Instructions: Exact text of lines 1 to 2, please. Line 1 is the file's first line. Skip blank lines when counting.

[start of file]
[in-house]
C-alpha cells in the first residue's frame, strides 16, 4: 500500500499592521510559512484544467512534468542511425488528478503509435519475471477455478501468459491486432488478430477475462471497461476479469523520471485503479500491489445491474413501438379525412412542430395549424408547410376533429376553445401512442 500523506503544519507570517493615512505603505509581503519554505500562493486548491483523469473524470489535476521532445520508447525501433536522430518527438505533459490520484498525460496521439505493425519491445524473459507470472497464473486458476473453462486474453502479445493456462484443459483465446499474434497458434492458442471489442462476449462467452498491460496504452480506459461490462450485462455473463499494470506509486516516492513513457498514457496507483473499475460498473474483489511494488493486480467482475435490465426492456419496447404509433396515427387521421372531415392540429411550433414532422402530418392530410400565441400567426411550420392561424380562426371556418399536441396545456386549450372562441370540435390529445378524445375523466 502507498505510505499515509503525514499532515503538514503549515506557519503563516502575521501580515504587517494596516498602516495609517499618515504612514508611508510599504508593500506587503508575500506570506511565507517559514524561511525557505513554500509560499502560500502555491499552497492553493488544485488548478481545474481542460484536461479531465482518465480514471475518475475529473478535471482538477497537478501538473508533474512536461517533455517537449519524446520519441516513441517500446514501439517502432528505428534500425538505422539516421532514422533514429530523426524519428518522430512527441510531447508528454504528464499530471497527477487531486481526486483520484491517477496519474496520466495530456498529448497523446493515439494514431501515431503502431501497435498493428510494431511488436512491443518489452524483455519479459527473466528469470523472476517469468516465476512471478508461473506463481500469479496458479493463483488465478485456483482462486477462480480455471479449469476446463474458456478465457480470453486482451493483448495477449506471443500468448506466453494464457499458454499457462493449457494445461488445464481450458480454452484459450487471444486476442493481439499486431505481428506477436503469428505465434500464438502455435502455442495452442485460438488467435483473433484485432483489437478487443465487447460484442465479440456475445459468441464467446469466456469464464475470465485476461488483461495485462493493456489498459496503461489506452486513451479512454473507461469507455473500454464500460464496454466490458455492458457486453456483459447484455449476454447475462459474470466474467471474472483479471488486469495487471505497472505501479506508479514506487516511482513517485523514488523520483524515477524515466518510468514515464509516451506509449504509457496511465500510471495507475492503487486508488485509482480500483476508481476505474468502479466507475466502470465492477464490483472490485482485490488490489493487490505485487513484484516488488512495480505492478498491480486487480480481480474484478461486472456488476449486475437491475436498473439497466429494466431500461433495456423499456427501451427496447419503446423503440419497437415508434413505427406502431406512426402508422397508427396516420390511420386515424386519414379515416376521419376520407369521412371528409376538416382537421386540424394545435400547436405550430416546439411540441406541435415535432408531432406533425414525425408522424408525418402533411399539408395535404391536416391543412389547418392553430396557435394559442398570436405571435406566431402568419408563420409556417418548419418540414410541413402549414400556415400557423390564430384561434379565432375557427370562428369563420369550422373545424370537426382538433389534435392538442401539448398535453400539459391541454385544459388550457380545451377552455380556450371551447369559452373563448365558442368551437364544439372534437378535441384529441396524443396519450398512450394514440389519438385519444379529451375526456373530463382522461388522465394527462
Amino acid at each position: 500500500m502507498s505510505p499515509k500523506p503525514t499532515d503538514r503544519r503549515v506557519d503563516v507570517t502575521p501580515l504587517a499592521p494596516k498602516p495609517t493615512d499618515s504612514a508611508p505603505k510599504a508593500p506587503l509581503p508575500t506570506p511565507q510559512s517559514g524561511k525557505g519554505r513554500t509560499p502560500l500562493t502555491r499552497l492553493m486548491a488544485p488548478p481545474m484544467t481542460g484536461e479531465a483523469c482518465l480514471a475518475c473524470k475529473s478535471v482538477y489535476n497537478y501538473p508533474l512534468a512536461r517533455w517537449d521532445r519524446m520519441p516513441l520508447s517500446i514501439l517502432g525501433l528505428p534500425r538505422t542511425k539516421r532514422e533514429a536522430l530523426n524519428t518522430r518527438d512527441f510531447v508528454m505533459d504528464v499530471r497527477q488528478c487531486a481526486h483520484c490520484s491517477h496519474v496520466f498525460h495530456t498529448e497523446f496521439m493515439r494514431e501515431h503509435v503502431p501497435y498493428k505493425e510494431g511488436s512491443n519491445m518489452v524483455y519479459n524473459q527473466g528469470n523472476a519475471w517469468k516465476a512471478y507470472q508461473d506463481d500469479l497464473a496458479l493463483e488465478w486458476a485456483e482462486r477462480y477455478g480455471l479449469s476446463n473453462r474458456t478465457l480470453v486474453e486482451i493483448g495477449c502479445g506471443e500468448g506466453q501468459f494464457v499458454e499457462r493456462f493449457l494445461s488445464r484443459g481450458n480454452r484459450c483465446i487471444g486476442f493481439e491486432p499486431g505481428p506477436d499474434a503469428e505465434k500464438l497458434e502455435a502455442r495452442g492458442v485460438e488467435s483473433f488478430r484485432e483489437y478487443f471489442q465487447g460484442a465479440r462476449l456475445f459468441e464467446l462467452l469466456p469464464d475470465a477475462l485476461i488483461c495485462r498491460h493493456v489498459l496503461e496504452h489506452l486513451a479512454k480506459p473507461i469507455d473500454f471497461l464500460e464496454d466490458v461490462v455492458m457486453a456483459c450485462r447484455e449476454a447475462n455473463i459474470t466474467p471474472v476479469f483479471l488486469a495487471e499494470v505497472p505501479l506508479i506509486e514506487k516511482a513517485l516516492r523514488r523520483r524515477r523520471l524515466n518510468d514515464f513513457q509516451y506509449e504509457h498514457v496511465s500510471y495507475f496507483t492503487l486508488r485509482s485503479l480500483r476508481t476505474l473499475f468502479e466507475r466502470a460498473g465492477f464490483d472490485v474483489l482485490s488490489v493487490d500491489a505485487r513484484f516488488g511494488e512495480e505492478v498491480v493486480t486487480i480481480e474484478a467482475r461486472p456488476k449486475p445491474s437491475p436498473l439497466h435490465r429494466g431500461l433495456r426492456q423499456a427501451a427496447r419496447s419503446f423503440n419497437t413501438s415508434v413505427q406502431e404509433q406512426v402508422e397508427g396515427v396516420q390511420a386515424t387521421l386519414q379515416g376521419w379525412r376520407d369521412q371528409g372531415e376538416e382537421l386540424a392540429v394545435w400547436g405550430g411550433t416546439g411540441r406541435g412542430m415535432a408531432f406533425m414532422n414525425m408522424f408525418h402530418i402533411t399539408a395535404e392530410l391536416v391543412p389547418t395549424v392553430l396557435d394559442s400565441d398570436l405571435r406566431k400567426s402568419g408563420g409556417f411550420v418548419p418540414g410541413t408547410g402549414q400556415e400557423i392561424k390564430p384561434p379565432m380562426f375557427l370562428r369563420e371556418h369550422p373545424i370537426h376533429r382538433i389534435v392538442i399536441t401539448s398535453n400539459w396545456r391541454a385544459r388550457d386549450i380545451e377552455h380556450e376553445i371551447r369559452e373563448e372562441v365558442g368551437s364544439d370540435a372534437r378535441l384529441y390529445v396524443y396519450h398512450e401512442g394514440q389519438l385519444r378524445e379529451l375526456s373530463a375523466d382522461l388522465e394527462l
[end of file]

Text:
[in-house]
C-alpha cells in the first residue's frame, strides 16, 4: 500500500499592521510559512484544467512534468542511425488528478503509435519475471477455478501468459491486432488478430477475462471497461476479469523520471485503479500491489445491474413501438379525412412542430395549424408547410376533429376553445401512442 500523506503544519507570517493615512505603505509581503519554505500562493486548491483523469473524470489535476521532445520508447525501433536522430518527438505533459490520484498525460496521439505493425519491445524473459507470472497464473486458476473453462486474453502479445493456462484443459483465446499474434497458434492458442471489442462476449462467452498491460496504452480506459461490462450485462455473463499494470506509486516516492513513457498514457496507483473499475460498473474483489511494488493486480467482475435490465426492456419496447404509433396515427387521421372531415392540429411550433414532422402530418392530410400565441400567426411550420392561424380562426371556418399536441396545456386549450372562441370540435390529445378524445375523466 502507498505510505499515509503525514499532515503538514503549515506557519503563516502575521501580515504587517494596516498602516495609517499618515504612514508611508510599504508593500506587503508575500506570506511565507517559514524561511525557505513554500509560499502560500502555491499552497492553493488544485488548478481545474481542460484536461479531465482518465480514471475518475475529473478535471482538477497537478501538473508533474512536461517533455517537449519524446520519441516513441517500446514501439517502432528505428534500425538505422539516421532514422533514429530523426524519428518522430512527441510531447508528454504528464499530471497527477487531486481526486483520484491517477496519474496520466495530456498529448497523446493515439494514431501515431503502431501497435498493428510494431511488436512491443518489452524483455519479459527473466528469470523472476517469468516465476512471478508461473506463481500469479496458479493463483488465478485456483482462486477462480480455471479449469476446463474458456478465457480470453486482451493483448495477449506471443500468448506466453494464457499458454499457462493449457494445461488445464481450458480454452484459450487471444486476442493481439499486431505481428506477436503469428505465434500464438502455435502455442495452442485460438488467435483473433484485432483489437478487443465487447460484442465479440456475445459468441464467446469466456469464464475470465485476461488483461495485462493493456489498459496503461489506452486513451479512454473507461469507455473500454464500460464496454466490458455492458457486453456483459447484455449476454447475462459474470466474467471474472483479471488486469495487471505497472505501479506508479514506487516511482513517485523514488523520483524515477524515466518510468514515464509516451506509449504509457496511465500510471495507475492503487486508488485509482480500483476508481476505474468502479466507475466502470465492477464490483472490485482485490488490489493487490505485487513484484516488488512495480505492478498491480486487480480481480474484478461486472456488476449486475437491475436498473439497466429494466431500461433495456423499456427501451427496447419503446423503440419497437415508434413505427406502431406512426402508422397508427396516420390511420386515424386519414379515416376521419376520407369521412371528409376538416382537421386540424394545435400547436405550430416546439411540441406541435415535432408531432406533425414525425408522424408525418402533411399539408395535404391536416391543412389547418392553430396557435394559442398570436405571435406566431402568419408563420409556417418548419418540414410541413402549414400556415400557423390564430384561434379565432375557427370562428369563420369550422373545424370537426382538433389534435392538442401539448398535453400539459391541454385544459388550457380545451377552455380556450371551447369559452373563448365558442368551437364544439372534437378535441384529441396524443396519450398512450394514440389519438385519444379529451375526456373530463382522461388522465394527462